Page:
Your Best Resolution

Bible readingJesus said: “Man must not live on bread alone, but on every word, that comes from the mouth of God” (Mat. 4:4). If we don’t eat food, our bodies become weak and sickly. It works the same way in the spiritual realm. But digesting the Bible doesn’t only make us strong, we also need it to fight temptation (Ps. 119:105) and to be wise (Ps. 19:7-11). God hasn’t told us when or how often we should read His Word. He just told us we need to, in order to live well (Deut. 8:3).

One reason good intentions fall flat is because we don’t have a plan. If you want to get serious about reading the Bible, you need a strategy. I can’t think of a better help than a Bible reading schedule. And I can’t think of a better time to start than today.

You don’t have to use a Bible reading program. Some use a devotional guide to help their reading, others study individual books of the Bible. There is not one sanctified method that comes with a 100% guarantee of success. But my own Bible reading didn’t really take off until the day I started using a Bible reading plan. The blessings of reading through the Bible in a systematic way has been a tremendous boost in my walk with God. Other benefits of a reading plan include:

  • It provides structure. A 84 year old woman in our church began using a 2-year Bible reading schedule two years ago. When she gets up in the morning, she makes herself a cup of coffee, grabs her reading schedule and starts reading her Bible. It took awhile to develop the habit but now she doesn’t know any different. She doesn’t have to think about what she will read that morning. The Bible reading schedule helps her routine and keeps her accountable and on track. 
  • God’s redemptive plan becomes more breathtaking. When you read through the Bible in a systematic way, the main story line of the Bible becomes visible. You’re not just reading individual stories. You see how they all fit together, like marbles in a necklace.
  • You go places in Scsripture you would normally not go to. If you only read books that seem interesting or doable you miss much. We generally don’t mind reading the Gospels or Psalms. But what about Leviticus with its details on the sacrifices, or Revelation and its symbolism. What about the judgment oracles in the Minor Prophets? But God says that His entire Word is inspired, and profitable (2 Tim. 3:16) and that includes flyover territory.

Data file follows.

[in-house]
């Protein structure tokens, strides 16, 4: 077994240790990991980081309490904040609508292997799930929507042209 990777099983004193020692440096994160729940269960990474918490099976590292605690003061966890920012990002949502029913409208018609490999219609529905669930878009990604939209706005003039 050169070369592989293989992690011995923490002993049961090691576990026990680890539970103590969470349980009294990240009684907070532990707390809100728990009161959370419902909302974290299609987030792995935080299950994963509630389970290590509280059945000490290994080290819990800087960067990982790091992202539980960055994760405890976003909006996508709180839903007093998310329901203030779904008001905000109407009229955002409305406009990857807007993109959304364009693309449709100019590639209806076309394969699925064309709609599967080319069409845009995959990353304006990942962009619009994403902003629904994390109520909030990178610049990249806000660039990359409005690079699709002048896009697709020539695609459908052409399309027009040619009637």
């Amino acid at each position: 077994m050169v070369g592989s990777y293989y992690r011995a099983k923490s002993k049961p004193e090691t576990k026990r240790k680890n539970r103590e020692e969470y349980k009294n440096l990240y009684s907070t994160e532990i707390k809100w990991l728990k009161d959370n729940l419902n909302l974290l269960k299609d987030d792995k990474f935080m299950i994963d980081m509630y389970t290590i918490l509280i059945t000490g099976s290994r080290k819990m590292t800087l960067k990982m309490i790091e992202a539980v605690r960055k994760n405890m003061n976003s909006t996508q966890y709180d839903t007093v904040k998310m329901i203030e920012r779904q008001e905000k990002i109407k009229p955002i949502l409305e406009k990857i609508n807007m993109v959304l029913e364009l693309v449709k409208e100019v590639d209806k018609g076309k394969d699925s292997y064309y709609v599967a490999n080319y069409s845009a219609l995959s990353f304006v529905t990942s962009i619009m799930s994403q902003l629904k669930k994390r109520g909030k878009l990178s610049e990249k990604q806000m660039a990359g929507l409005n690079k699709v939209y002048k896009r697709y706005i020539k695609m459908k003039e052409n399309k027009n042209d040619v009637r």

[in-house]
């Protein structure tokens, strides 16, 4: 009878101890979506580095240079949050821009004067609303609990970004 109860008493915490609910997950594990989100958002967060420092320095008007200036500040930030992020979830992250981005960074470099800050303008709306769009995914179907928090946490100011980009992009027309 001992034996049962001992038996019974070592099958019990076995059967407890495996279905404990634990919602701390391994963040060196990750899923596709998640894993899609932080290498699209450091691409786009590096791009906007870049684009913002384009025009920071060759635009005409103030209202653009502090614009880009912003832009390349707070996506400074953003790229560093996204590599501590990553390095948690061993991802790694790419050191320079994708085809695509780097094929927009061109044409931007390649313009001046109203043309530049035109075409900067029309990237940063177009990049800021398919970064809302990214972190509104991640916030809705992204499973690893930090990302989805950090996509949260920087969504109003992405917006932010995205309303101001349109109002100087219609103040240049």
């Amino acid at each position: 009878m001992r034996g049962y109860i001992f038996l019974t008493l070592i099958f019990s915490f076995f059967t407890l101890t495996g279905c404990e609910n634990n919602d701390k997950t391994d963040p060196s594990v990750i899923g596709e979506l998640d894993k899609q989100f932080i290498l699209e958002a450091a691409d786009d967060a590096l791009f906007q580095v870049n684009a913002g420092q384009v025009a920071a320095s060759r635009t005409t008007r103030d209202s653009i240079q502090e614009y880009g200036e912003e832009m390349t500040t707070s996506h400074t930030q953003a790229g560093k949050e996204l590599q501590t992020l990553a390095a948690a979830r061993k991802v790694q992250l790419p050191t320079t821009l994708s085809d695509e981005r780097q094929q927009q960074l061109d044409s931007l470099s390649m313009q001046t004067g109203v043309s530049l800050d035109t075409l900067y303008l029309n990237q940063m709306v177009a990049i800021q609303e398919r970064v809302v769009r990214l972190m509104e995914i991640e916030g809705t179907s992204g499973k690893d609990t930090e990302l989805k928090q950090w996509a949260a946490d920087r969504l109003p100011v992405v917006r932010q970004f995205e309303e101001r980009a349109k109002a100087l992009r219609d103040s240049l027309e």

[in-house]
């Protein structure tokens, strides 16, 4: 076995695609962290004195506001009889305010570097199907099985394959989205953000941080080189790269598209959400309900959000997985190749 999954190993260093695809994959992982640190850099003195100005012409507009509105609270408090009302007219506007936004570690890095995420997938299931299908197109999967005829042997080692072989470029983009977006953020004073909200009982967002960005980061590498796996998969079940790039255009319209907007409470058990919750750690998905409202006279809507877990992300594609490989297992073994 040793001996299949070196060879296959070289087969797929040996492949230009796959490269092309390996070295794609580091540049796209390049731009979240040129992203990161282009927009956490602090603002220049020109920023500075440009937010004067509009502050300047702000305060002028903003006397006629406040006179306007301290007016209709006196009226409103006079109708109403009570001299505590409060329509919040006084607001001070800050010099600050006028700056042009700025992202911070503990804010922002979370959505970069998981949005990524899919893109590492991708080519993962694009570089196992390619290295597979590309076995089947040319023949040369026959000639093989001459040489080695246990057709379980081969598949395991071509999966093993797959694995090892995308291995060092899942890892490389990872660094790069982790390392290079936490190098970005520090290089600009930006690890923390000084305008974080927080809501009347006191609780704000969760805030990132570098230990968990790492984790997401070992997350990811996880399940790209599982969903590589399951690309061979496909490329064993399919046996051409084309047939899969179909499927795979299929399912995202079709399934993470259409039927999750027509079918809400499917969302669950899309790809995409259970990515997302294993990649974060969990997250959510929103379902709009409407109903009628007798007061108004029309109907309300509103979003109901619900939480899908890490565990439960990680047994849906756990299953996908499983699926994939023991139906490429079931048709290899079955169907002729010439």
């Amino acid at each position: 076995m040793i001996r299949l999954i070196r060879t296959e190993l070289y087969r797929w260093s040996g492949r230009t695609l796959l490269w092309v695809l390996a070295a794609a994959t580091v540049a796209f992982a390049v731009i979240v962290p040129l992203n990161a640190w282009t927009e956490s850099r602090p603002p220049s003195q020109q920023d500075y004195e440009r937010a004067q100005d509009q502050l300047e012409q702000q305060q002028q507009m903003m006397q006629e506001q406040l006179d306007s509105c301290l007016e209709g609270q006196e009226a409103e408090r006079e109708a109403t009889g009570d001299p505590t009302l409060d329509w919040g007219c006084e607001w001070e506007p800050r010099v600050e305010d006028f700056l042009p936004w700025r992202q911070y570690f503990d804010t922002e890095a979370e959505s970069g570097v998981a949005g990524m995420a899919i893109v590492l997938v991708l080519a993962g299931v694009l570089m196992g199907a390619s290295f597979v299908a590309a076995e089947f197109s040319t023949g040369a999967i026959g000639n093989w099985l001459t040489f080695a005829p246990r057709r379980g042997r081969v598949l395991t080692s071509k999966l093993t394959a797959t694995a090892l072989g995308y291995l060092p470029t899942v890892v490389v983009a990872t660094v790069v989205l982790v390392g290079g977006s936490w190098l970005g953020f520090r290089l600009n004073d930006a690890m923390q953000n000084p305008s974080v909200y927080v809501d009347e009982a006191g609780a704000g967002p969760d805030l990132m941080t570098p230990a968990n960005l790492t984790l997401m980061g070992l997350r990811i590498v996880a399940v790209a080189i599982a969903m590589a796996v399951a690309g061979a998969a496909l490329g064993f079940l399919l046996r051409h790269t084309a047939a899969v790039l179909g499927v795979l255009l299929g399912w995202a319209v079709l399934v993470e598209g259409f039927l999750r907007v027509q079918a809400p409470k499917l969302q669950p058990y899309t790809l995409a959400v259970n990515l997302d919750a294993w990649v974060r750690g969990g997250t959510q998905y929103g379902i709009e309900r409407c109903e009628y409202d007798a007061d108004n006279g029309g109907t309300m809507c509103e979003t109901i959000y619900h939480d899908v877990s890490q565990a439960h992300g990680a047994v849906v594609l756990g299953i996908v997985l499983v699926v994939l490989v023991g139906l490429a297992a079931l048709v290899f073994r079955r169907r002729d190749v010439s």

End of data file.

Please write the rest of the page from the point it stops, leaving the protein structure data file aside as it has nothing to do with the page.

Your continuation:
God doesn’t love you less when you don’t read His Word on a regular basis. We don’t score brownie points when we do. Our acceptance is based on the finished work of Christ, not on what we do. But when we’re not in the Word, we lose.

Perhaps you’ve started many times before, but by the time February came around you were so far behind that you gave up, feeling like a failure. But what if you would make March this year? You would have spent many days reading. And who knows, maybe this year your love for the Bible is kindled like never before.

Did you know that if you would read only 3 minutes a day, you could read through the entire New Testament? If you have an average reading speed, you can also finish Obadiah in 3 minutes, the Gospel of Luke in 2 hours and the book of Psalms in 3,5 hours. We have time to take long showers or scroll through newsfeeds. We should be able to carve out 15 or 20 minutes a day for reading the Bible.

There are helpful reading apps available for on your phone, but here is a list of Bible reading schedules you can print.

  • The Bible reading schedule I use is chronological, but has one New Testament reading a day. It follows a 52-week format, five days a week. The other two days I can read something else, or make up for days I missed during the week. 
  • For starters this 5x5x5 reading schedule from the Navigators may be handy. It takes you through the New Testament in one year, 5 days a week. Especially helpful if you have never used a Bible reading plan and don’t want to bite off more than you can chew.
  • The Scottish Pastor, Robert Murray M’Cheyne (1813-1843) developed a Bible reading plan take takes you through the New Testament and Psalms twice year and through the rest of the Bible once. You read approximately 4 chapters a day.
  • Author and theologian D.A. Carson slightly modified M'Cheyne's plan and wrote two accompanying books, commenting on each day’s passages. Both Volume 1 and Volume 2 are very instructive and pastoral.
  • Here is a straightforward program that takes you from Genesis to Revelation in one year by reading three chapters a day. You can do the same in two years
  • This program is interesting. It is called “The Bible Eater” and highlights the chapters that are crucial for understanding the overall plot of the Bible’s salvation story. It has you read Romans and Hebrews twice, since these two books are very helpful for seeing how the Bible’s story unfolds and how the Old and New Testament relate.

Another option is a one-year Bible. The advantage is that it is easy; the daily readings are laid out for you by date. Different translations are available such as the New American Standard Bible, English Standard Version and New King James Version

I hope you will find joy and delight as you commit to reading God's Word daily. Don't be put off by the feelings of duty, at first. Pray before you read and ask God to change your "ought to read" into "want to read". Stick to it. Be accountable to someone. Follow a plan with buddy or even with a group. And may you be filled with joy unspeakable as you meet Christ who only can fill your spiritual hunger (Joh. 6:35).  

Committing to reading God’s Word systematically and regularly in 2018 is the best resolution you can make.